The Canadian Experience: An ABC of the Battle of the Atlantic

A multidiscipline study of Canada's role in the Atlantic Theatre of Operations.

Thomas Dykes, Joanna Anderson and James Stainton
Thomas A. Blakelock High School, Oakville, ON

Intended Grade Levels

Grades 9–12
Canadian History, Canadian Geography, Language, Art, Family Studies, Math, Science, Media Studies, Physical Education, Economics and Music.


How the Battle of the Atlantic impacted all of Canada and initiated major social, economic and cultural changes.

Examine and analyze the impact of the Battle of the Atlantic on Canada through every 'academic prism'.

Although the subject of the Battle of the Atlantic is confined to the Grade 10 Canadian History course, it has applicaiton in World Issues Unit 4 and aspects can be introduced in every high school discipline. Our project is an ongoing exercise that will culminate in a celebration of Canada's Navy Centennial in 2010.

The Battle of the Atlantic was more than just dates and ship loss statistics. It was a conflict that impacted every part of Canada; Canada's navy grew from a few ships to hundreds, thousands of young men and women joined the service, Canadian cities took on new and critically important roles, many new industries developed; technologies and sciences advanced at a rapid pace. As in WWI, women took on an increasingly vital role. Canadian life took on a new dimension, young men saw countries they'd only read about, or heard about from their grandparents. Every aspect of life was impacted; therefore teaching a subject should not exclude the embracement of other disciplines, rather they should be considered as enrichments.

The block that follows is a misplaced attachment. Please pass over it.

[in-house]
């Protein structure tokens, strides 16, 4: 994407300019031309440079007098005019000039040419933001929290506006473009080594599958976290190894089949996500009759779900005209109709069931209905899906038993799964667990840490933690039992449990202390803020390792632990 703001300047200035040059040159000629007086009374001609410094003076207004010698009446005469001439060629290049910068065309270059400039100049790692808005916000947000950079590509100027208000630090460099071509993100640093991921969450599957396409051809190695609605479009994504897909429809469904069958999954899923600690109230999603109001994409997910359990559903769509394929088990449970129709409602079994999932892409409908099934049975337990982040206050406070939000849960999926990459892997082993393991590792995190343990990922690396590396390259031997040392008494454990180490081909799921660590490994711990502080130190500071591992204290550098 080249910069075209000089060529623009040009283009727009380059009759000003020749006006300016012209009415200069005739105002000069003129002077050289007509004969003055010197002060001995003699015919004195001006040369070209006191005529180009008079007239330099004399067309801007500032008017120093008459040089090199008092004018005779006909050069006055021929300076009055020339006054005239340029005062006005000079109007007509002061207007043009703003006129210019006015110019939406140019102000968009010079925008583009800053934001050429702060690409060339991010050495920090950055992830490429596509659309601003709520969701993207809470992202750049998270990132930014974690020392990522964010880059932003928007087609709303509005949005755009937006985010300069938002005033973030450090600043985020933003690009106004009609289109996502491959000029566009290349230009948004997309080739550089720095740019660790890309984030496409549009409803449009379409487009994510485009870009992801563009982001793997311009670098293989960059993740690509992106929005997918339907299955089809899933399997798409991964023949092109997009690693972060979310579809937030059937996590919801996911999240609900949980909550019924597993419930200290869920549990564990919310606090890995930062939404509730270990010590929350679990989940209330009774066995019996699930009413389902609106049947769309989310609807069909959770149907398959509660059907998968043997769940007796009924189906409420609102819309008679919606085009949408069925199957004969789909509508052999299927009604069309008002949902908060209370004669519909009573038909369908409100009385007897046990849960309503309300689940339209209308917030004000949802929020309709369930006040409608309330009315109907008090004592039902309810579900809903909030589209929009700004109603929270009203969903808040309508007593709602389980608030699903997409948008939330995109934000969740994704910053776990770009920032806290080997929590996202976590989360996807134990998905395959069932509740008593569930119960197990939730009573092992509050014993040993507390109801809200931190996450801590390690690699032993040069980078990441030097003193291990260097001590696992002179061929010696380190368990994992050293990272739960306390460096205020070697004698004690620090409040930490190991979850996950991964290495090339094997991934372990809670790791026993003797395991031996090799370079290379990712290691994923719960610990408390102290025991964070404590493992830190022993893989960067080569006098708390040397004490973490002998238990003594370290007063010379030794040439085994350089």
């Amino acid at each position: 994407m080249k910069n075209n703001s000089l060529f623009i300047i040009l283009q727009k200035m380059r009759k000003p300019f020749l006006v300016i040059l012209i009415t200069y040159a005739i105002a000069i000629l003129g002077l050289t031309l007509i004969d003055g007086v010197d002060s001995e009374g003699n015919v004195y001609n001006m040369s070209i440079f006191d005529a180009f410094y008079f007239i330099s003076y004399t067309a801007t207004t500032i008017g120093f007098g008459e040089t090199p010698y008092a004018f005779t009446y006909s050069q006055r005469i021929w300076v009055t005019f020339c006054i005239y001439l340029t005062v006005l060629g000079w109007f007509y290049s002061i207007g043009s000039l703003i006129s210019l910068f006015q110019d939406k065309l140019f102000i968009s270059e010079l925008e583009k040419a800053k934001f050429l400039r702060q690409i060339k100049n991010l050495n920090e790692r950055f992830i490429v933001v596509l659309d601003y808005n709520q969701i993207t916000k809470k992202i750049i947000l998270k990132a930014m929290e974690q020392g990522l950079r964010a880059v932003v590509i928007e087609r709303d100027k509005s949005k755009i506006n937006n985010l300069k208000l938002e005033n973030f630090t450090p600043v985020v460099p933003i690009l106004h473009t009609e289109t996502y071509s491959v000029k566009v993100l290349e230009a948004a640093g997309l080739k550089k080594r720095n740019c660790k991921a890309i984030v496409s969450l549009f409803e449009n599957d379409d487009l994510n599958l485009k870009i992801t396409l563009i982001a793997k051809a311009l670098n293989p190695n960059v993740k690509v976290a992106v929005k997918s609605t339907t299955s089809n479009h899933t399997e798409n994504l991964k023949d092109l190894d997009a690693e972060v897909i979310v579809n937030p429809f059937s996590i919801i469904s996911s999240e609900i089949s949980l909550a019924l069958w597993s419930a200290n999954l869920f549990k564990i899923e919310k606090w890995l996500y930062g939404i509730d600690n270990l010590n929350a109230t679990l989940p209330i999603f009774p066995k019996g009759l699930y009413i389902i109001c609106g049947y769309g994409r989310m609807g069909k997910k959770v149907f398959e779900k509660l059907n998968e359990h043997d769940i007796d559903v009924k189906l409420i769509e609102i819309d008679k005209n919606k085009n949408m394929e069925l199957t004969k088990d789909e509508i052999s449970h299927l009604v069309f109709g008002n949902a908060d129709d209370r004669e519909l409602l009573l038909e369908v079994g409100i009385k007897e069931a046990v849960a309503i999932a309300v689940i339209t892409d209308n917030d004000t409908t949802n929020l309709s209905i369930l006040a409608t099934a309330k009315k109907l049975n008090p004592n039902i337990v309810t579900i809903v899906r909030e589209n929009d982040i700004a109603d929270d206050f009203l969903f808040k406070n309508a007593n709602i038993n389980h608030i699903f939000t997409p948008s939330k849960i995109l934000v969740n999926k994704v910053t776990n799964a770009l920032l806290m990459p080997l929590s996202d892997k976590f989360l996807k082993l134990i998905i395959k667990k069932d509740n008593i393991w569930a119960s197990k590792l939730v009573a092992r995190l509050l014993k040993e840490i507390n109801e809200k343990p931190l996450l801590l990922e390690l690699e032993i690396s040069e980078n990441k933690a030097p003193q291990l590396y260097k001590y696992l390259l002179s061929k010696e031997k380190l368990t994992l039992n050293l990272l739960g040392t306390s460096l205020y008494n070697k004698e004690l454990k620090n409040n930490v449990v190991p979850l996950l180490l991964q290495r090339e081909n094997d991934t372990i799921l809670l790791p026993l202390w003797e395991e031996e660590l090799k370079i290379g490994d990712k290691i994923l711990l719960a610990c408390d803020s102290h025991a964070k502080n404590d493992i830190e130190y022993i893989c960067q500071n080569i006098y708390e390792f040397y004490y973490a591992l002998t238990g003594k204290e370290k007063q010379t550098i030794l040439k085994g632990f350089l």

Our project will build a unique school resource and develop academic partnerships with other schools across Canada and in Britain. Through primary source research, interviewing veterans, and through the Cities in Conflict unit with students in Atlantic Canada and Britain, our students experience an appreciation for diversity of disciplines through which this period of Canadian history can be viewed. Students in all grades had and will have opportunities to examine Canada's role in the Battle of the Atlantic through various ongoing projects.

Grade 12 media students have produced a DVD of interviews with veterans who fought on both sides of the battle. An expanded team is also developing a DVD on the role played by HMCS Haida, Canada's most celebrated Destroyer now located in Hamilton Harbour. This team is linked with students in Newcastle on Tyne where Haida was built. In Halifax, St. John's and Liverpool, England students are developing a DVD series on the role those cities played in the battle. The completed works will become a resource for the schools involved.

Grade 12 Writer's Craft students hosted a Battle of the Atlantic veterans symposium. The students met with Canadian, British and German veterans, naval historians and family members of Canadian veterans of the Battle. The students produced reports of their interviews to be added to our other primary source material. Grade 12 media students also video recorded the symposium and also took over 400 still photographs. A team of Art students designed displays for the Library where the symposium was held.